Several visitors to Montpelier have left interesting comments about the house and its location. The earliest account is found in a diary entry of Anna Brodeau Thornton:
Sptr. 5th 1802. arrived at Mr. Madisonís country seat, about 110 miles from the City of Washington and situated in Orange County Virginia 5 miles from Orange Court House on one of the mountains...it is in a wild and romantic country, very generally covered with fine flourishing timber & forest trees.¹
In December 1824, while visiting Thomas Jefferson at his Virginia plantation home, Monticello, Congressman George Ticknor drafted a letter to a friend describing the trip he and his companion, congressman and orator Daniel Webster, made from Washington to Montpelier:
We have had an extremely pleasant visit in Virginia thus far, and have been much less annoyed by bad roads and bad inns than we supposed we should be, though both are certainly vile enough. We left Washington just a week ago, and came seventy miles in a steamboat, to Potomac Creek, and afterwards nine miles by land, to Fredericksburg....
On Saturday morning we reached Mr. Madisonís, at Montpellier [sic]...a very fine, commanding situation, with the magnificent range of the Blue Ridge stretching along the whole horizon in front, at the distance of from twenty to thirty miles.²
1. Examine Map 1 and read the notes that accompany the map above. Now locate Washington, D.C., Montpelier, and Fredericksburg, Virginia.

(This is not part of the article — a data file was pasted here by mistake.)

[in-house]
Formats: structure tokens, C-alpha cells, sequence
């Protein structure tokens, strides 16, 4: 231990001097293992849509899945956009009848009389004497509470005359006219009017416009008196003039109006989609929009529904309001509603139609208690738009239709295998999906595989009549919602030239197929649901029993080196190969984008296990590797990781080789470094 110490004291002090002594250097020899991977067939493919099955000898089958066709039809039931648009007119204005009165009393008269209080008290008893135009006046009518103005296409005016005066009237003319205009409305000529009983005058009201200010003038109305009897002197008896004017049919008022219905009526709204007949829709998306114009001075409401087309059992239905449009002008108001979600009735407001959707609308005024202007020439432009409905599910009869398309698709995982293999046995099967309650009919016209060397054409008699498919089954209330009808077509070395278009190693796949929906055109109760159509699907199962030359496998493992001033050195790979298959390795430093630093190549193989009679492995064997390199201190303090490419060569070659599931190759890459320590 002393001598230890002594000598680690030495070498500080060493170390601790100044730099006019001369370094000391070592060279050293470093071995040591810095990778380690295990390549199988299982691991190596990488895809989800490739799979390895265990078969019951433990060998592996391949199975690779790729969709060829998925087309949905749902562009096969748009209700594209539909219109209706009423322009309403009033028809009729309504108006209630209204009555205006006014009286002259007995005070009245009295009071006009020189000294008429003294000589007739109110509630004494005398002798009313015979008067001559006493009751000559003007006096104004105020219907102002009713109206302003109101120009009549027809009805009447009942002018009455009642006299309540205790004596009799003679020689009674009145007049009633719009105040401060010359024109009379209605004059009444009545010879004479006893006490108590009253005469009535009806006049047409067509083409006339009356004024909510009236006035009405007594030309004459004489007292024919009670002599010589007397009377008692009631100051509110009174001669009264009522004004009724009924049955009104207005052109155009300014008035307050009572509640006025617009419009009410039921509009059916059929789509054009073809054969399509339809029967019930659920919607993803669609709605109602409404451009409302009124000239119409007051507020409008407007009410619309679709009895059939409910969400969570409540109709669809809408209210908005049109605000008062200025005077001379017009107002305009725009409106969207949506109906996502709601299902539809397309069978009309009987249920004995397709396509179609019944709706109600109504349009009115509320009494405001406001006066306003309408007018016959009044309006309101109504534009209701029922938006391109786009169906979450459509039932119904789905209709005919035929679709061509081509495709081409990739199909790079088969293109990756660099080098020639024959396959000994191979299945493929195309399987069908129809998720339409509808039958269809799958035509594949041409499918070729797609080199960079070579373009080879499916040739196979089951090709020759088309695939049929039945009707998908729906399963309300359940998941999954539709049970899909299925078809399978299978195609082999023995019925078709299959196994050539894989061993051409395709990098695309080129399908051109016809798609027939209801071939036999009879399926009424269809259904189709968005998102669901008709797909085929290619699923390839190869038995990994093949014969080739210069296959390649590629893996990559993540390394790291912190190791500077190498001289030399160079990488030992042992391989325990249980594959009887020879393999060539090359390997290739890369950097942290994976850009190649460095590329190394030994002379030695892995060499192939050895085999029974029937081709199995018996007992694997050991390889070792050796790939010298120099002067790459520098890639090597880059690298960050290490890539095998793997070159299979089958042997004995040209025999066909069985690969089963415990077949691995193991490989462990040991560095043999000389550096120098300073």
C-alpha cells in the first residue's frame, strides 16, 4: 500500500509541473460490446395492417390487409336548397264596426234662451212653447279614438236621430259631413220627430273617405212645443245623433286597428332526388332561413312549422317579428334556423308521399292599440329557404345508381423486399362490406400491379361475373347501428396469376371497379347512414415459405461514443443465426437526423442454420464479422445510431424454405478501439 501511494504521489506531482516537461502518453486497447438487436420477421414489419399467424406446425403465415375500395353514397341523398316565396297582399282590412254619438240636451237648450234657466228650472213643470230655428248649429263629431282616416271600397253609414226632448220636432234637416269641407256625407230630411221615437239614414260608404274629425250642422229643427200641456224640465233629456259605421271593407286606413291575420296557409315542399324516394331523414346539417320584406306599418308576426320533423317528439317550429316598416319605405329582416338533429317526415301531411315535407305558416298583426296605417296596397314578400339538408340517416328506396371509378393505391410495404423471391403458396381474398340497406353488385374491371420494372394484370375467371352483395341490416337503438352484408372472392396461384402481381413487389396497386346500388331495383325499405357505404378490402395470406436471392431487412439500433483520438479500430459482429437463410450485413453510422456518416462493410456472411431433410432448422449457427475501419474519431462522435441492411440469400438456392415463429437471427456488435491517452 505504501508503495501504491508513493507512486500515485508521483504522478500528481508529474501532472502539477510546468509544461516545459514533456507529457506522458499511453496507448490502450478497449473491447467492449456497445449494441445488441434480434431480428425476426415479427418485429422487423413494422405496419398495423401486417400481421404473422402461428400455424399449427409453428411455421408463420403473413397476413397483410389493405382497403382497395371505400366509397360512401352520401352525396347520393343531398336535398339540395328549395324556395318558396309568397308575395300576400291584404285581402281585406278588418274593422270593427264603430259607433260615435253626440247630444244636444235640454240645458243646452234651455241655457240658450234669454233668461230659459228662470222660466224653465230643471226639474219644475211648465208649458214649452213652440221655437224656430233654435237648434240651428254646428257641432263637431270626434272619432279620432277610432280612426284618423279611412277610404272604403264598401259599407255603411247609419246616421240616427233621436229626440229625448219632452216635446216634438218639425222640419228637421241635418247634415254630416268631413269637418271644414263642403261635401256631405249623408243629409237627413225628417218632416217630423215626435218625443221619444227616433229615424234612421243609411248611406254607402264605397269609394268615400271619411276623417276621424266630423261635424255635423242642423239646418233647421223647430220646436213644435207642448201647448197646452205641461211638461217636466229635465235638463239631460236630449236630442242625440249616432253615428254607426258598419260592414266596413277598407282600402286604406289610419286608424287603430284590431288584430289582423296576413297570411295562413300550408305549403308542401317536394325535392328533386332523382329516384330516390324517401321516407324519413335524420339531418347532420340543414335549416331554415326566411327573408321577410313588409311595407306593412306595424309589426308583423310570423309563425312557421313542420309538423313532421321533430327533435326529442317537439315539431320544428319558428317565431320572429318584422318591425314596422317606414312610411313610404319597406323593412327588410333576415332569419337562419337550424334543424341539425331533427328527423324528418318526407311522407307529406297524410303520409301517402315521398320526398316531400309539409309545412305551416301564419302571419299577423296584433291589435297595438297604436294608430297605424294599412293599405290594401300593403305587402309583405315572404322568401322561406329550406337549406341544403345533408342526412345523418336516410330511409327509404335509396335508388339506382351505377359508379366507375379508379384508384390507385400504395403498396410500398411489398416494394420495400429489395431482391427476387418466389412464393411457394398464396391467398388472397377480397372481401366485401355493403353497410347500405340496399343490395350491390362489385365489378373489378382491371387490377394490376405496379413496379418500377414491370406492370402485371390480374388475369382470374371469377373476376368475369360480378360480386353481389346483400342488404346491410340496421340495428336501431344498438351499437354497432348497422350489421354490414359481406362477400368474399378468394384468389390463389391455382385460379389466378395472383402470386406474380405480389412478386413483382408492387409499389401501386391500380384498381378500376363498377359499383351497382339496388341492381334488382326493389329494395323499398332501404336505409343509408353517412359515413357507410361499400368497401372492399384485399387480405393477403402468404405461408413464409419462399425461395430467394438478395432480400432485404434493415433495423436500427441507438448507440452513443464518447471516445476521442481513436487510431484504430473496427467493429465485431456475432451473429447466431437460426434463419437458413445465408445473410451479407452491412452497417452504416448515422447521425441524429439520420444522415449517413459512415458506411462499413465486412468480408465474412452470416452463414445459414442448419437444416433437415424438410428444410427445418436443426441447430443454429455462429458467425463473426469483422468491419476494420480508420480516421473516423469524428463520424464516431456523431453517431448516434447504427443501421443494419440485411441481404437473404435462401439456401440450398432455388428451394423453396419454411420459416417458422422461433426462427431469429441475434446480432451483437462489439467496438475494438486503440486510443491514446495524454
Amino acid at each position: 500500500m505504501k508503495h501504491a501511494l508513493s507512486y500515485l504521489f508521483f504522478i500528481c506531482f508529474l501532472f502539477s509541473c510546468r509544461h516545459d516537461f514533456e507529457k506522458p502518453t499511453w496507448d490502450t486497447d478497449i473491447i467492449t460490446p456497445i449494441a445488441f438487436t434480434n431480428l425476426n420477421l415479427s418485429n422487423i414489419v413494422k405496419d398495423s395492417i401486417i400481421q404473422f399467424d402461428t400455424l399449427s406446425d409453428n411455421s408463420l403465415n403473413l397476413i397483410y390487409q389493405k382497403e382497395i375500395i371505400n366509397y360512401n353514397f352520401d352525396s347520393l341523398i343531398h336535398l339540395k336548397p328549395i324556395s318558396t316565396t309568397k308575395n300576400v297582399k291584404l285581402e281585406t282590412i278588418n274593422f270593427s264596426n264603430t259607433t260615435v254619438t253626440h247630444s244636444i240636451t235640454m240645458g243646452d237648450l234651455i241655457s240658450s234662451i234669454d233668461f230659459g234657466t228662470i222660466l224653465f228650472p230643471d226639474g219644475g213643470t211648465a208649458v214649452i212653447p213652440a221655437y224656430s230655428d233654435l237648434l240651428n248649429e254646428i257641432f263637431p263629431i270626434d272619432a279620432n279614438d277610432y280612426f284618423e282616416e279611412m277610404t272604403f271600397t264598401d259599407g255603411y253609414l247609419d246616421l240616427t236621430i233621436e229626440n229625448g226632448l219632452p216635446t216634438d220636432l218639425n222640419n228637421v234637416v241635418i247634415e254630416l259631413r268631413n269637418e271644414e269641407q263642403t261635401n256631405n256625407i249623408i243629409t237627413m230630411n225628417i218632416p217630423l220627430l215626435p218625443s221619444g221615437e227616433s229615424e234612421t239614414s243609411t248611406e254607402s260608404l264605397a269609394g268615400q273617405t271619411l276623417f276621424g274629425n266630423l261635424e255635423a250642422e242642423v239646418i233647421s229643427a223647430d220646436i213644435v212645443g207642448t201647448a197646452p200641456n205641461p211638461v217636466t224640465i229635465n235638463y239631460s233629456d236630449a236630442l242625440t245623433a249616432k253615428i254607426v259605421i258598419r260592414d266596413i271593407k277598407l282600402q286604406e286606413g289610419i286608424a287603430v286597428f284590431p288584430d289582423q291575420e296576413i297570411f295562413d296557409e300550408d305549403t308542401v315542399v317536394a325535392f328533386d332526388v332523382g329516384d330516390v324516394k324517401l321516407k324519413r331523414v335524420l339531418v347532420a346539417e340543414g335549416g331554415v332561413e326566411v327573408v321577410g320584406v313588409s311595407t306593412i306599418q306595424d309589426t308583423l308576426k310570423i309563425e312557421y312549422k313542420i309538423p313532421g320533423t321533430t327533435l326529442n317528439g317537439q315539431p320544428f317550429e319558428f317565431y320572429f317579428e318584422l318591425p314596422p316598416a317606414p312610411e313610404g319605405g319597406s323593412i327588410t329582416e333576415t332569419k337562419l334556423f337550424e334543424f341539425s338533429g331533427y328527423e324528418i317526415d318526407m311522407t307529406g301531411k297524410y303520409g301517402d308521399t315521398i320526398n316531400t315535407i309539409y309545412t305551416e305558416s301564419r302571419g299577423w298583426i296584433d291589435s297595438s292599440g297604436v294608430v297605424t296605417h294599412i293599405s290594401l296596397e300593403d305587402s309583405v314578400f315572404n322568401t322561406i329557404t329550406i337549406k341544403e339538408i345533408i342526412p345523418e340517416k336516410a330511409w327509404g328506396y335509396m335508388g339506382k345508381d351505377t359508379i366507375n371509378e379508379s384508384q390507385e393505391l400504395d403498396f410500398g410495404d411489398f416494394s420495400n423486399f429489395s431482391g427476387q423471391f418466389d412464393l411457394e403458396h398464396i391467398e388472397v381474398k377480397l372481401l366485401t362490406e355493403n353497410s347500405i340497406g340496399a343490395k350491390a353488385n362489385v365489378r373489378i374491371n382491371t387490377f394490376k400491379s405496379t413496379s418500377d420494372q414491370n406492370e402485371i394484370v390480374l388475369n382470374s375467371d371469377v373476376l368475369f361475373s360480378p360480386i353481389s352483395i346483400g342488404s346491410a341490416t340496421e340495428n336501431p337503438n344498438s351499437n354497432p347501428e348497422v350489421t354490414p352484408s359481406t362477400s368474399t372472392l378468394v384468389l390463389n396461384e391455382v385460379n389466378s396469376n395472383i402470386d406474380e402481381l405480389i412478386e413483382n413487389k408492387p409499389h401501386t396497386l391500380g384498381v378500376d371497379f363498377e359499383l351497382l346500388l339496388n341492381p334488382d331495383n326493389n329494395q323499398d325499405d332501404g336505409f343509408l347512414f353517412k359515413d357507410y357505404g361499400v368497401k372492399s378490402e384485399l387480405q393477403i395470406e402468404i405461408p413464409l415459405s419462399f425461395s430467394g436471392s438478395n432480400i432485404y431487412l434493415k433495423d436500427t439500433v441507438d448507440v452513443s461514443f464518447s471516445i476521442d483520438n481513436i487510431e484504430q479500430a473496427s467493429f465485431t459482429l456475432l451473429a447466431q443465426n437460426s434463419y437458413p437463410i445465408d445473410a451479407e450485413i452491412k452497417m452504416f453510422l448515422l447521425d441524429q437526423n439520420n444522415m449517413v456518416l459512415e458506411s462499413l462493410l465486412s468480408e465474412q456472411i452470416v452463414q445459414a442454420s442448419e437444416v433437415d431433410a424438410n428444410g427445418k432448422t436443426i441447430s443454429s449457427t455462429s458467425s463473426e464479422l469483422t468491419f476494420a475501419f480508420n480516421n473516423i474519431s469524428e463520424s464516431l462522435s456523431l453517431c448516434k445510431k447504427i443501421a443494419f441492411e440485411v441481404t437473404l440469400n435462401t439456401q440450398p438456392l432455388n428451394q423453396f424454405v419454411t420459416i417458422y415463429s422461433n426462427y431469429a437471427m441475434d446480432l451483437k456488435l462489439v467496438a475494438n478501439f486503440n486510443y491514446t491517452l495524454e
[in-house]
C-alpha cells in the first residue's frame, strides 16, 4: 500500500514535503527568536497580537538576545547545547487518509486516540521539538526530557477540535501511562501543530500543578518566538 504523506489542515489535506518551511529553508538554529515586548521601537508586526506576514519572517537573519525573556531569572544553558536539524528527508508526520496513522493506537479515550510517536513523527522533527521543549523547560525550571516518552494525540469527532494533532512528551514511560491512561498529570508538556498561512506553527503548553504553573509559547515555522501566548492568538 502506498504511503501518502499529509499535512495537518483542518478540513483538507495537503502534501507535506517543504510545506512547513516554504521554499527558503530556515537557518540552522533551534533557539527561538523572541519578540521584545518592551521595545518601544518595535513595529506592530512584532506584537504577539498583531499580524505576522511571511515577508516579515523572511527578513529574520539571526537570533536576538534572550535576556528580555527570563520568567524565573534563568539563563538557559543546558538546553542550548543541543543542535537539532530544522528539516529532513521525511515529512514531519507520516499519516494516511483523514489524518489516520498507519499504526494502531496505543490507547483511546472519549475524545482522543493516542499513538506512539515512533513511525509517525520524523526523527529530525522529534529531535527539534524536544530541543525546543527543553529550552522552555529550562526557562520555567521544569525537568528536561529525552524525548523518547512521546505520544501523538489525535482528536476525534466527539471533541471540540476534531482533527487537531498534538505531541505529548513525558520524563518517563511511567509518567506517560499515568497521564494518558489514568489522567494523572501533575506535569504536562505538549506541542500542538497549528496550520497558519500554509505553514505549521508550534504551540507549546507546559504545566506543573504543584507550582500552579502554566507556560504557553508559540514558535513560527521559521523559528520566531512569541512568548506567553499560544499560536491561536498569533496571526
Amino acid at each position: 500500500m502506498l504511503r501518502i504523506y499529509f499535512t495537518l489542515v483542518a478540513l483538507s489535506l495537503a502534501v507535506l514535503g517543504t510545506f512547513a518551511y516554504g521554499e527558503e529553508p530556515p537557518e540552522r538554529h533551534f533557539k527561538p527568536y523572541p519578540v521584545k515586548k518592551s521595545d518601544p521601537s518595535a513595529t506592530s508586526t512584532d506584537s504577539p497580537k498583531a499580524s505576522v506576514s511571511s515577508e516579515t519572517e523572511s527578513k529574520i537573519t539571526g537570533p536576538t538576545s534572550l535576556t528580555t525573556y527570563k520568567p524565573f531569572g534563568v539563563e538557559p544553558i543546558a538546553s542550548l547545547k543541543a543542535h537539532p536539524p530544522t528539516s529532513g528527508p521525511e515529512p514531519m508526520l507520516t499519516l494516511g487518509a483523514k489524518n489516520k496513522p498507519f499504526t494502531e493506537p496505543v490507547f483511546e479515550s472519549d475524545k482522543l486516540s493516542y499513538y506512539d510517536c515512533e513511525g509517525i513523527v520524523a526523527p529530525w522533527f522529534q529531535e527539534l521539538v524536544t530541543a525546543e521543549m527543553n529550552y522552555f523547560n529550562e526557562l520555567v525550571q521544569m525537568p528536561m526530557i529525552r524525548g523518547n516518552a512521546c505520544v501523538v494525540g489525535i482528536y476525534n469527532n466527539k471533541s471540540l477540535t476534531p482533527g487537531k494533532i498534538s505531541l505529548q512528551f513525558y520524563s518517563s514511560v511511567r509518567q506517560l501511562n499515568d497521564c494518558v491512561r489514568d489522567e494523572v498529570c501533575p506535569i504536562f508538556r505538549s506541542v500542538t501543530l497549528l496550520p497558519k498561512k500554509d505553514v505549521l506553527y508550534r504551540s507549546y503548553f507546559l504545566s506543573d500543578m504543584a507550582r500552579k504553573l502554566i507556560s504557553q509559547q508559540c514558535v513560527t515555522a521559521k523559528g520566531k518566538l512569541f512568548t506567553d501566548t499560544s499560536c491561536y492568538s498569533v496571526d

2. What is the location of Montpelier in relation to other important towns and cities of the region during Madisonís time? to natural features? to transportation routes? How might these elements have contributed to the movement of people and goods into and out of this place?
3. How many miles is it from Washington, D.C., to Montpelier? from Montpelier to Monticello (Thomas Jeffersonís plantation home near Charlottesville)? from Fredericksburg to Montpelier? If the average travel time was approximately 25 miles a day, how many days would it have taken Anna Thornton to get from Washington to Montpelier according to Map 1? according to her diary entry? What might account for the differences?
4. Why do you think Congressman Ticknor described the roads he traveled on as "certainly vile enough"? How might this have influenced travel?
5. What mountains do visitors to Montpelier describe as being quite beautiful and close to Montpelier? How many miles is it from Montpelier to those mountains? Of what major mountain range are those mountains a part? How might the mountains have impacted the houseís location?
¹Diary of Anna B. Thornton (Mrs. William Thornton), 5 September 1802, Library of Congress.
* The map on this screen has a resolution of 72 dots per inch (dpi), and therefore will print poorly. You can obtain a high quality version of Map 1, but be aware that the file may take as much as 40 seconds to load with a 28.8K modem.